When it comes to staging her plays, Yasmina Reza, one of the world’s most successful playwrights, leaves nothing to chance. She vets the actors, dissects the directors and prods the producers. It’s a way of working that she first devised more than 20 years ago when she wrote her first play, Conversations After a Burial, and continues with her latest, God of Carnage .
“I was an actress, you see, I knew bad actors would have spoiled
what I’d written,” says Reza, a delicate-boned 48-year-old, with large expressive brown eyes. “I write for virtuosos, otherwise what’s the point?”
Reza is quick to dismiss any notion that she’s an intellectual. “I’m not entirely sure if it’s typical of French artists or not, this fervent desire to be intellectual,” she says. “But for me as a writer what I do is anti-intellectual. That is, I see the world and talk about it with a maximum of subjectivity, with all the strong contradictions, even bad faith, that involves.”
Reza believes her refusal to adopt intellectual positions has alienated her from many French critics, who have never praised her in quite the same way as their American, British and German counterparts.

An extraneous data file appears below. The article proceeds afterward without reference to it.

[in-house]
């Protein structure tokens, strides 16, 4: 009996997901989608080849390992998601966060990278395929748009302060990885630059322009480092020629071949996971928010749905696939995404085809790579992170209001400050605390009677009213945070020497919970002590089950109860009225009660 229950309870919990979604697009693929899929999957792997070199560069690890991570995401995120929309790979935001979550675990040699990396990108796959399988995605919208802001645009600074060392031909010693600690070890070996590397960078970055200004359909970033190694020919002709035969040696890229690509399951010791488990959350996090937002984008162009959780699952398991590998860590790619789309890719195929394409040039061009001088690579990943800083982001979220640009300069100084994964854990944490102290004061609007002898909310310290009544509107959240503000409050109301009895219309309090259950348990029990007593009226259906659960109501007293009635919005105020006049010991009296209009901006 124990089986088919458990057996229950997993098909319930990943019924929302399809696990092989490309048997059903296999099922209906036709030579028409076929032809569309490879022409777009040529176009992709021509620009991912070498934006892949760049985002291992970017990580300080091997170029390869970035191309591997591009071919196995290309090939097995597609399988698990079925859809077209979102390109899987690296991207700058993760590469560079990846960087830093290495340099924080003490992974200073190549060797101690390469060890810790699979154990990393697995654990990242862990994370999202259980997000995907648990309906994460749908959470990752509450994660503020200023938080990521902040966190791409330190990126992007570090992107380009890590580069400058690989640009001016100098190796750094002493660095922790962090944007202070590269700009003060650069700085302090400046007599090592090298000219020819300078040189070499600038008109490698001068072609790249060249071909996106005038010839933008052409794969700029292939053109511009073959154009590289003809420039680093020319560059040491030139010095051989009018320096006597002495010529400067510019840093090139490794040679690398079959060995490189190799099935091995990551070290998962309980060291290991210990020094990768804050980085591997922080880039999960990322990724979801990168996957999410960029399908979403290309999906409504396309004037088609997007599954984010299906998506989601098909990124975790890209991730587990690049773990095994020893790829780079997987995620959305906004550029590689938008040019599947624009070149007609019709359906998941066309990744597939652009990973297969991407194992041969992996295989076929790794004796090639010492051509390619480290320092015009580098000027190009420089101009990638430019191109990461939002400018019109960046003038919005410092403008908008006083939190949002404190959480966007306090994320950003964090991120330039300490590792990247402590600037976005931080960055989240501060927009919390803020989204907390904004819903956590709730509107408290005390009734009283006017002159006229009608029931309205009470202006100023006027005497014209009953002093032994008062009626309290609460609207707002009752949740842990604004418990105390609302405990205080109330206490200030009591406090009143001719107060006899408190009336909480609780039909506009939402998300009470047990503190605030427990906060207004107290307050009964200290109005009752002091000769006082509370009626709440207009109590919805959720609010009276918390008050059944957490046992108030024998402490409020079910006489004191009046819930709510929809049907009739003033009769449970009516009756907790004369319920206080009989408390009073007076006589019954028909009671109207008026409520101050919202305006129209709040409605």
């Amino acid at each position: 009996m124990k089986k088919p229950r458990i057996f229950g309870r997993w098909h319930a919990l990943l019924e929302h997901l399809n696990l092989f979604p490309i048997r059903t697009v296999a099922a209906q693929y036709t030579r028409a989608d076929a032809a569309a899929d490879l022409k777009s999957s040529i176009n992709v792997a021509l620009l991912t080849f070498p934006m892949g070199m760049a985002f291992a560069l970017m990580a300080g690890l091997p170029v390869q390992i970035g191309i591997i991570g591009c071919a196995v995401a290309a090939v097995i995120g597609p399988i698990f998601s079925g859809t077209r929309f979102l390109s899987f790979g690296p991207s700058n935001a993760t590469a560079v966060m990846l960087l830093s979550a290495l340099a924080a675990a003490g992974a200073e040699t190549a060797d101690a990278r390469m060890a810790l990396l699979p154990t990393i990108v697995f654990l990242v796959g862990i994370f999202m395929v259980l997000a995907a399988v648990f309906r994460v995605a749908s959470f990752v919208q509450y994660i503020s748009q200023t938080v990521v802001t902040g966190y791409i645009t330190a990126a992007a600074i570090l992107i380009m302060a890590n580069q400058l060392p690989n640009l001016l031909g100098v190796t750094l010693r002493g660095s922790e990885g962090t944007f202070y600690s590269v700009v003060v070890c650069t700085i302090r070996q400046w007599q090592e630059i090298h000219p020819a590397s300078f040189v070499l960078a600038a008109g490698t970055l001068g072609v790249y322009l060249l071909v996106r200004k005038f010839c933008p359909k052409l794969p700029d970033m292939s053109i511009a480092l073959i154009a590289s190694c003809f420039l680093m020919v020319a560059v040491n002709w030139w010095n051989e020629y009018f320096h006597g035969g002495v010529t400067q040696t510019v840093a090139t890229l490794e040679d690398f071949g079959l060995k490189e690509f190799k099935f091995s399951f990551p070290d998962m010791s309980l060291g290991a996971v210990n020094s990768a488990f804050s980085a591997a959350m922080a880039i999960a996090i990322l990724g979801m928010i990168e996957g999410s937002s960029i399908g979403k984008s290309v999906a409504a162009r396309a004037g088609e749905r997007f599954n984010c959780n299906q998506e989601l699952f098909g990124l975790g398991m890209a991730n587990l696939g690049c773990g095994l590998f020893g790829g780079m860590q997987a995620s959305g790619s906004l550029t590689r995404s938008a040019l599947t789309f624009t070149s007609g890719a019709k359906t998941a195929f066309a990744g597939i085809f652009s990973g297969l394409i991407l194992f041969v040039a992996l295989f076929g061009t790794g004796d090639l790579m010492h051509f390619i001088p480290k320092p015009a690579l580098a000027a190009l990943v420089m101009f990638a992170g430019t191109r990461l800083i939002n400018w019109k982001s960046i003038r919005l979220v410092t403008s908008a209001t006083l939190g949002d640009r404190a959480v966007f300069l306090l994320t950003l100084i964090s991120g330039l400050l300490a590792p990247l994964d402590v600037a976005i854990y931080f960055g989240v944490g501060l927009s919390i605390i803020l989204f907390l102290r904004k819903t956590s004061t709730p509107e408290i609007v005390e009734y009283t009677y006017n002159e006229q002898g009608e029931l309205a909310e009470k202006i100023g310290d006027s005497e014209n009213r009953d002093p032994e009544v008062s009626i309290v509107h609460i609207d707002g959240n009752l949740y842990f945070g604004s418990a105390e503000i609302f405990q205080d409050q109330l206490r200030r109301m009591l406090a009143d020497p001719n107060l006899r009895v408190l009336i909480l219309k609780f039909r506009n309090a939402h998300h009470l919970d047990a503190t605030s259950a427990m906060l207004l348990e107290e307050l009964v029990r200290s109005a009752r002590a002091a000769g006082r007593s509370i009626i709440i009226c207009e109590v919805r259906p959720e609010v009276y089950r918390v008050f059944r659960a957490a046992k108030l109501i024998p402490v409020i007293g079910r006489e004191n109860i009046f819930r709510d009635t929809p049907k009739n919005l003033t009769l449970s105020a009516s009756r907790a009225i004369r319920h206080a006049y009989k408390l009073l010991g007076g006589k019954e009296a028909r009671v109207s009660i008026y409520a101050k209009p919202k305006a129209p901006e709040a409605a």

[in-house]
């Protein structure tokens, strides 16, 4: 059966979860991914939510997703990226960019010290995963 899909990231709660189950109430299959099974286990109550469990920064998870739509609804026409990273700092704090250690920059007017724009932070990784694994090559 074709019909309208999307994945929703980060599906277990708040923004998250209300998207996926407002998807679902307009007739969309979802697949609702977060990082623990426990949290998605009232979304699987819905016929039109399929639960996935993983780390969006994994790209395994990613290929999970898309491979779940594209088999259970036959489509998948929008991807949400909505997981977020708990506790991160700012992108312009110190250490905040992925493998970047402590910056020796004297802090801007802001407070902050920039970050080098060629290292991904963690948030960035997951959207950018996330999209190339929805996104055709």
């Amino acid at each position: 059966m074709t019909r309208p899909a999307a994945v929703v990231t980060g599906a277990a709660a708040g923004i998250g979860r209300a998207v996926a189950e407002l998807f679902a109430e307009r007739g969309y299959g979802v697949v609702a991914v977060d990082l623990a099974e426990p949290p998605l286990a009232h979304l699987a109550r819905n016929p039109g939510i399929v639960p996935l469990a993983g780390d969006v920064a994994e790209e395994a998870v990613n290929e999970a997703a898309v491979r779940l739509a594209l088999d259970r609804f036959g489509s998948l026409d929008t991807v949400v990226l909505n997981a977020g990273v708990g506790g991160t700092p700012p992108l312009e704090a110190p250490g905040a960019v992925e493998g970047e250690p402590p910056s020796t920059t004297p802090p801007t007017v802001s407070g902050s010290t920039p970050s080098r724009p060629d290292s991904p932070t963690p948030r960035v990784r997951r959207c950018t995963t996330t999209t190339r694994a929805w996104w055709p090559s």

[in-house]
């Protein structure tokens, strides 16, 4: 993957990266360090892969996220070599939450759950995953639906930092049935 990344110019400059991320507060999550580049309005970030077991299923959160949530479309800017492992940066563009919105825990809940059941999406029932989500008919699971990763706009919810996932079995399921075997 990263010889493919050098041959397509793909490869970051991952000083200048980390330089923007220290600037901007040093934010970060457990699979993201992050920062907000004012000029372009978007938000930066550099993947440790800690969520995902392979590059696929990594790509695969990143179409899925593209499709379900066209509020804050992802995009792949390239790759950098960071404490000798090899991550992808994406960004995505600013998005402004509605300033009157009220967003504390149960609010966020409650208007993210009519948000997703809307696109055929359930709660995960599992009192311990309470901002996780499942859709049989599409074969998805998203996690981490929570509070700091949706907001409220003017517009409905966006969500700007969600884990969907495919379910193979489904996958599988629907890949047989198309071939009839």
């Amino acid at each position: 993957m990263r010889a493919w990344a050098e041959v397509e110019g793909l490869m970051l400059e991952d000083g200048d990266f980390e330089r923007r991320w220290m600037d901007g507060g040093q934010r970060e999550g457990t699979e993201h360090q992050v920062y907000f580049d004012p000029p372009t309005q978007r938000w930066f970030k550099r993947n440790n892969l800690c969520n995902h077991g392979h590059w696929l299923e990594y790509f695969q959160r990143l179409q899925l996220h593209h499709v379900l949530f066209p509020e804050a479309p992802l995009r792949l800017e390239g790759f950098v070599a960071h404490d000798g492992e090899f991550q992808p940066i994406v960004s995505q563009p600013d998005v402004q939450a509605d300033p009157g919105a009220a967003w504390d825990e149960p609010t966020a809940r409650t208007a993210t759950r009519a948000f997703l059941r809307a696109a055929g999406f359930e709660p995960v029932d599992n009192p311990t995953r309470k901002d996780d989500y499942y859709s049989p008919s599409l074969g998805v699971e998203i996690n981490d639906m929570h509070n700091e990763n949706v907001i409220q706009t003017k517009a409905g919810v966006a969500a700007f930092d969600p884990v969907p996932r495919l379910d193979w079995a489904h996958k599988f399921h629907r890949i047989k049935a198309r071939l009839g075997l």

“My relationship with the French critics is complicated,” she says. “Being successful doesn’t win you many friends over here. When you have a popular success, there’s automatically the suspicion that because what you’ve done is commercial it’s not very good. Another thing the French didn’t like very much was that as soon as I could, I took my plays around the world. They thought that it was me being disdainful of France, which is untrue. Though, it is true I was always more interested in what was going on in New York or London than in Paris.”
Tuesday, February 26, 2008
Yazmina Reza - The Writer's Autonomy and on Being Anti-Intellectual
From the Financial Times: